I did a quick google search, what is web 3.0? After a few comments on the previous blog, posts were asking me to cover it and someone in our social media account suggested it but I didn’t really get an answer.
In fact, I got a few answers that didn’t really match up. So if you’re reading this post, get ready to learn exactly what web 3.0 is and what it means for cryptocurrencies.
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In this article, I’m going to explain what web 3.0 is, how cryptocurrency ideas tie into the evolution of our current internet, and what it means for you as a user.
Before we officially start, I just want to say that there’s not some internet encyclopedia that’s verified by the institute of global technology that has a strict definition of what web 3.0 is.
Instead, I’m going to give you a rough definition of what the internet says web 1.0 is, what a lot of people are saying web 2.0 is, and then I’ll explain this new phenomenon that many people call web 3.0.
What is Web 3.0?
Let’s start with web 1.0. An initial overview of what the internet was between the years of 1991 and 2004. The internet was mostly a bunch of static pages. Meaning that whenever you loaded them, they just showed some stuff and that was it.
Some called it read-only. There wasn’t any logging in or interacting with posts or viewing analytics. Most of the early internet wasn’t even profitable by ads, it was mostly just like one big Wikipedia all hyperlinked together.
Next, we have web 2.0 from around 2004 until now. During this time the web evolved a lot but one of the biggest changes was the interactivity of the internet.
This meant that not only did we get information from pages, but the web pages started getting information from us as we viewed Facebook and youtube and performed Google searches.
These centralized companies started collecting data about us so that they could serve us better content which in turn would make us stay on their websites longer.
This meant more money for them but eventually, they realized they could package up all the data they had collected on us and sell it to advertisers.
Web 2.0 is the age of targeted advertising and the lack of privacy for its users. Now, to be fair we willingly gave up this privacy too for cool apps like Facebook and Twitter in web 2.0.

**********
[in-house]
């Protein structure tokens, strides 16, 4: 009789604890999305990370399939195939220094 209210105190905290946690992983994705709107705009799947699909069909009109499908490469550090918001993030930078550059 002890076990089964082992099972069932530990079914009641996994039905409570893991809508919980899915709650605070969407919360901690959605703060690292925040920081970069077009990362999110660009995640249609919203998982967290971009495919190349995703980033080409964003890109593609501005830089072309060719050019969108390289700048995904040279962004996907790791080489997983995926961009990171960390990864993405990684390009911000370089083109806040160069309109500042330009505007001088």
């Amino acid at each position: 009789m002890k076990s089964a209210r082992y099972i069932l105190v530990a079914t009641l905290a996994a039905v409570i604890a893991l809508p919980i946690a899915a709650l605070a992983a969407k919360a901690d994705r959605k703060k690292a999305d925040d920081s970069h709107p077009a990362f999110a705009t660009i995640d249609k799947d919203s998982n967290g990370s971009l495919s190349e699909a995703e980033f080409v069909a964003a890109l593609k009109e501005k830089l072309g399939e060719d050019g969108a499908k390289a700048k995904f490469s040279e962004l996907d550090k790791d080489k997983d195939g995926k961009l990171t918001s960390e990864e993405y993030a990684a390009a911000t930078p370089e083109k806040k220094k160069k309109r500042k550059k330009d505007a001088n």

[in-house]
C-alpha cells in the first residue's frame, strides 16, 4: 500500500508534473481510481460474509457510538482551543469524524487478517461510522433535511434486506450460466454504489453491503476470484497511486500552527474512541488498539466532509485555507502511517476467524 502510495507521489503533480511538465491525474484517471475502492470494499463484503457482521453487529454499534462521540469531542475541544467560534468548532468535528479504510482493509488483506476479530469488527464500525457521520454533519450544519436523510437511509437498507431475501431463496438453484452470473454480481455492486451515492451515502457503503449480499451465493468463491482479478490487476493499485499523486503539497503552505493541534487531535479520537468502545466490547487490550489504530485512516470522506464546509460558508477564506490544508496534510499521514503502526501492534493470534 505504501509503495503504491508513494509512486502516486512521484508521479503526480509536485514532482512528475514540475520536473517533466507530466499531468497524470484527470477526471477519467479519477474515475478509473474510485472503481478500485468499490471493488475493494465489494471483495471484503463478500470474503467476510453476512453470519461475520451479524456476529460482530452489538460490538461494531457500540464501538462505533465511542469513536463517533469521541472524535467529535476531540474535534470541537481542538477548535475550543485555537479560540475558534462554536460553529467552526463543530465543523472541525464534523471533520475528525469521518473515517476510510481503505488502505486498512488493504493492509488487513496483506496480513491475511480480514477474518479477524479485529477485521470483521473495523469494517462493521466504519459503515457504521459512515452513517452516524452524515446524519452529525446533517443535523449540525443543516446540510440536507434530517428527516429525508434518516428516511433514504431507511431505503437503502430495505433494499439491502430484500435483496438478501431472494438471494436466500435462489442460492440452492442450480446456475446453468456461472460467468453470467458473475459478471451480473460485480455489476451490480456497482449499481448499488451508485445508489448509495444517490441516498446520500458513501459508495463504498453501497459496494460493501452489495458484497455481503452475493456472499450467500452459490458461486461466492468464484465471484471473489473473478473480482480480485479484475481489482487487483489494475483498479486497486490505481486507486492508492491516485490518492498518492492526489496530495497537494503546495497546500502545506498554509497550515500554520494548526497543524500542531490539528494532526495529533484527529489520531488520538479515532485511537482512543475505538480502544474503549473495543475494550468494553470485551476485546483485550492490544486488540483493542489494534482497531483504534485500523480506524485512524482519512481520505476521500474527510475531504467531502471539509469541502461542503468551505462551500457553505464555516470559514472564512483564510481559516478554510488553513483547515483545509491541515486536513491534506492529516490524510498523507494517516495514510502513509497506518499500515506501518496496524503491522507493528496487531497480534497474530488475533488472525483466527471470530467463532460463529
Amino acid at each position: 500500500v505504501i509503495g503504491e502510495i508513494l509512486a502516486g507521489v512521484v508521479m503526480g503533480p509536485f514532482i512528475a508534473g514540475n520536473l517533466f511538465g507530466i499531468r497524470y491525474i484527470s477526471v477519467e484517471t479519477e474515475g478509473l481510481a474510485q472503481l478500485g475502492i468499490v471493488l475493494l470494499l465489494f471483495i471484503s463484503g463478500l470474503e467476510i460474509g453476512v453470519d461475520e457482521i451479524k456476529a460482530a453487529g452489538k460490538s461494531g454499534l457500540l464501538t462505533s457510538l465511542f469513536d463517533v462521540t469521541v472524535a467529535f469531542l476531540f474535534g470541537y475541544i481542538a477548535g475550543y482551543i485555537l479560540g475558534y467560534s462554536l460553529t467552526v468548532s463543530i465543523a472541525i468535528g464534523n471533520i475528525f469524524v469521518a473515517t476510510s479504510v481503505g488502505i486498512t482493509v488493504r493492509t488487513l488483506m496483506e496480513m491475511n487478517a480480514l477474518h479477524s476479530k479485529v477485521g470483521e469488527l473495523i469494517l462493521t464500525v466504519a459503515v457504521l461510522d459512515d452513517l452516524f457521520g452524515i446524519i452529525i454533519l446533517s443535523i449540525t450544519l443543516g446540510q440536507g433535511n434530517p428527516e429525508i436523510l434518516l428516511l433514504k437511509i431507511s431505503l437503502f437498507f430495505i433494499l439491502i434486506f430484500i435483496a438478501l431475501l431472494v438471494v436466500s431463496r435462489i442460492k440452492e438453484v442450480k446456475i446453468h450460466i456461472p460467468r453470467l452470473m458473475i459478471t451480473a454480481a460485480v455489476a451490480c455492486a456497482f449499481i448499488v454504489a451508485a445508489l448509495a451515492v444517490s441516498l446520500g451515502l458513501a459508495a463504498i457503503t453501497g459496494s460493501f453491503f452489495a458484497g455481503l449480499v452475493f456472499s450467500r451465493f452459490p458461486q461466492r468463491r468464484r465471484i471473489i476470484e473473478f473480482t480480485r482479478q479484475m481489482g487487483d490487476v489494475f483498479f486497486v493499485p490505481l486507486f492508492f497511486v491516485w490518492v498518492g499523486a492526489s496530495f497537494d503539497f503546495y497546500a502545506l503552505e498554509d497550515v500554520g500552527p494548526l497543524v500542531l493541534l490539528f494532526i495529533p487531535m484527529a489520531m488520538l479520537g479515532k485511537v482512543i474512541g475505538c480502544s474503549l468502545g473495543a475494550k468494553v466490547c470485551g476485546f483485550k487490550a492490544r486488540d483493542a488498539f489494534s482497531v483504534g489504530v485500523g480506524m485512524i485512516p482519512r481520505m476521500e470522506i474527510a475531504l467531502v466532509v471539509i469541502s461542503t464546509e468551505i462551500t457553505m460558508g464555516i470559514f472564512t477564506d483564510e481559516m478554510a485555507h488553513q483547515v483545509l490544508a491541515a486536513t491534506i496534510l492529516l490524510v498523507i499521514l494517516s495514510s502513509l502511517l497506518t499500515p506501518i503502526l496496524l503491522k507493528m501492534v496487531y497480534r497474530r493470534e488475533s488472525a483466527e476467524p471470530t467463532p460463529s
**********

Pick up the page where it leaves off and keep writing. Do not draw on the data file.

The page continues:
You and I could both view facebook.com and see two very different news feeds because the page depended on who was viewing it which is an important note for a difference in web 3 that we’ll talk about in a minute.
The content on your feed is the company sorting data by information that you gave them and how much you watched a video.
But if you look at the ads that they show you, that is them sorting data by the information you didn’t know you gave them when you went to eat tacos last night.
They knew that when you dropped your kids off at school every day at 8 a.m except for Fridays. They knew that, and there was even that one article that said machine learning started showing a guy some parenting ads because they knew he would be a father before he did.
If it wasn’t machine learning, it was probably because his girlfriend used their public IP address to search for her symptoms. The machine learning algorithm probably already knew when she was ovulating anyways.
Whatever the case is, how they predicted this one centralized company controlling all of this data, whether we want to or not, is scary.
Next up is web 3.0, and this is what you came to learn about. Web 3.0 is the next evolution of the internet. It is probably utilizing blockchain technology and the tools of decentralization.
In web 2.0, you were the product as you were browsing social networks, but in web 3.0, some believe that you will be the owner of your content, the stuff that you post online.
Now, this is kind of true. If you want a post to stay up, it’ll stay up. But if you want to take it down, they say in web 3.0 you can control that because, as we all know, usually when something is on the internet, it’s always on the internet.